Melilla la Vieja is built over Roman Rusadir
ršʾdr (Punic: 𐤓𐤔𐤀𐤃𐤓) was a Punic name meaning "Powerful" or "High Cape", after its nearby headland. (It can also be understood as "Cape of the Powerful One", in reference to Baal, Tanit, or other important Punic god.) It was hellenized as Rhyssádeiron (Greek: Ῥυσσάδειρον). It appears in Latin as Rusadir, Rusicada, and Rusadder. As a Roman colony, it was also known as Flavia.
Like Abyla (present-day Ceuta), Rusadir was located on a small, easily defended peninsula connected to mainland Africa by a narrow isthmus. Its namesake cape is small but includes a large rocky hill, which was fortified. It lies at the northern end of a small bight which formed its harbor, itself part of the eastern shore of a much larger bight that stretches across the southern Mediterranean coast from Cape Three Forks (the classical Metagonites Promontorium) to Cape Figalo west of Oran. Rusadir's own small bight lies beside a kind of natural amphitheater on the eastern slope of a steep rock 500 meters (1,640 ft) high, where modern Melilla has grown up.
Rusadir was established as a Phoenician colony along the trading route between Phoenicia and the Strait of Gibraltar, itself guarded by the colonies of Tinga (Tangier), Abyla (Ceuta), Kart (San Roque), and Gadir (Cadiz). Like other outposts in the west, Rusadir eventually fell under Carthaginian dominion.
After Carthage's defeat in the Punic Wars, Rusadir passed into the control of the Roman client state Mauretania. It minted its own bronze coins, with Punic text and a bearded head (possibly Baal Hammon) obverse and a bee between ears of wheat reverse.
Caligula assassinated the Mauretanian king in AD 40 and proclaimed the annexation of his kingdom. His successor Claudius organized the new territories, placing Rusadir within the province of Mauretania Tingitana. Pliny describes 1st-century Rusadir as a native hillfort (oppidum) and port (portus). It was made a colony in AD 46.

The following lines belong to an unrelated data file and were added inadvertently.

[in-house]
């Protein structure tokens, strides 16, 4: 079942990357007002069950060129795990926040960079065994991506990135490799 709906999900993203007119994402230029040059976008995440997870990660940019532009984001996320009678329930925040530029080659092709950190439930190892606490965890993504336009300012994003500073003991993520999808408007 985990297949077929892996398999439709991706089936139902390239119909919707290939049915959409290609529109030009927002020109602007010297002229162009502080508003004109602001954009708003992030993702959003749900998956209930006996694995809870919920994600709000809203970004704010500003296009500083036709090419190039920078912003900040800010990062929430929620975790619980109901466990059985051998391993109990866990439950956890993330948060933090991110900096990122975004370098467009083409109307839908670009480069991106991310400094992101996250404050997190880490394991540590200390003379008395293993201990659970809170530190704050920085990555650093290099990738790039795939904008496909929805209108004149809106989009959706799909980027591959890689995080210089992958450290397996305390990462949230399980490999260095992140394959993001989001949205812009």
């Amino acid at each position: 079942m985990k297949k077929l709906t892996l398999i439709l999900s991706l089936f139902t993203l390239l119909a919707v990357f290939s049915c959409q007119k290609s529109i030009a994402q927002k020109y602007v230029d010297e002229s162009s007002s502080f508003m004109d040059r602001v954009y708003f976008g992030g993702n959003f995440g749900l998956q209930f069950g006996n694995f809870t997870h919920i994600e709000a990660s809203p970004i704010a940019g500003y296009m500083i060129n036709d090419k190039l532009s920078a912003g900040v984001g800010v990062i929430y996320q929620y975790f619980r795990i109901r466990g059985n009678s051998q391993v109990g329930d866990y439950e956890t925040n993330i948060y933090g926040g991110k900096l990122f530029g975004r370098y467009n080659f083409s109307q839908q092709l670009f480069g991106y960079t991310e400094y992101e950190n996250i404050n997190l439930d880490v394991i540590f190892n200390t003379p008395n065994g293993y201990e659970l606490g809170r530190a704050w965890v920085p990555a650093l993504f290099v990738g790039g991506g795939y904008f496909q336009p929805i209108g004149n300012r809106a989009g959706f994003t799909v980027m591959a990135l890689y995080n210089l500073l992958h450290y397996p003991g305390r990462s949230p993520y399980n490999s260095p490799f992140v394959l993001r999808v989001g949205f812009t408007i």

By the 3rd century, Rusadir was fully Christianized and quite prosperous. Emperor Diocletian made it part of Hispania in 385. In the 4th century, Rusadir was the principal port for the Mauro-Roman kingdom.
The Vandal king Gaiseric, probably invited by Count Boniface, crossed from Spain to Tingis (Tangier) in 429. Some of his tens of thousands of followers besieged and conquered Rusadir around 430, while others overran the rest of northwest Africa. Focusing his attention of the Roman province of Africa, Gaiseric allowed Berber rebellions to remove most of his western territories from his control. Rusadir became part of the Berber kingdom of Altava.
The Byzantine general Belisarius restored Roman control around the year 533 as part of Justinian's Vandalic War. By that time, Rusadir had fewer than 3000 inhabitants. The Exarchate of Africa established by the Byzantines also focused most of its attention on the area of present-day Tunisia and did not expand into the Mauretanian hinterland. Instead, it oversaw its fortified ports from the easily protected stronghold of Septem (Ceuta). The Visigoth king Sisebuto conquered Rusadir in 614. He strengthened and rebuilt its city walls and gave it its own bishop. The Byzantines subsequently recovered the city.
The Umayyad Caliphate conquered Rusadir around 701 as part of its invasion of the Maghreb. After that, Rusadir remained a small village known to the local Berbers as Mlila. It was conquered by the Spanish nobleman Juan Alfonso Pérez de Guzmán in 1497 and—under the name Melilla (q.v.)—was formally annexed by Castile in 1506.
- Melilla, for the town's subsequent history
- Tingis, Abyla, Lixus, & Tamuda
- Roman 'Coloniae' in Berber Africa
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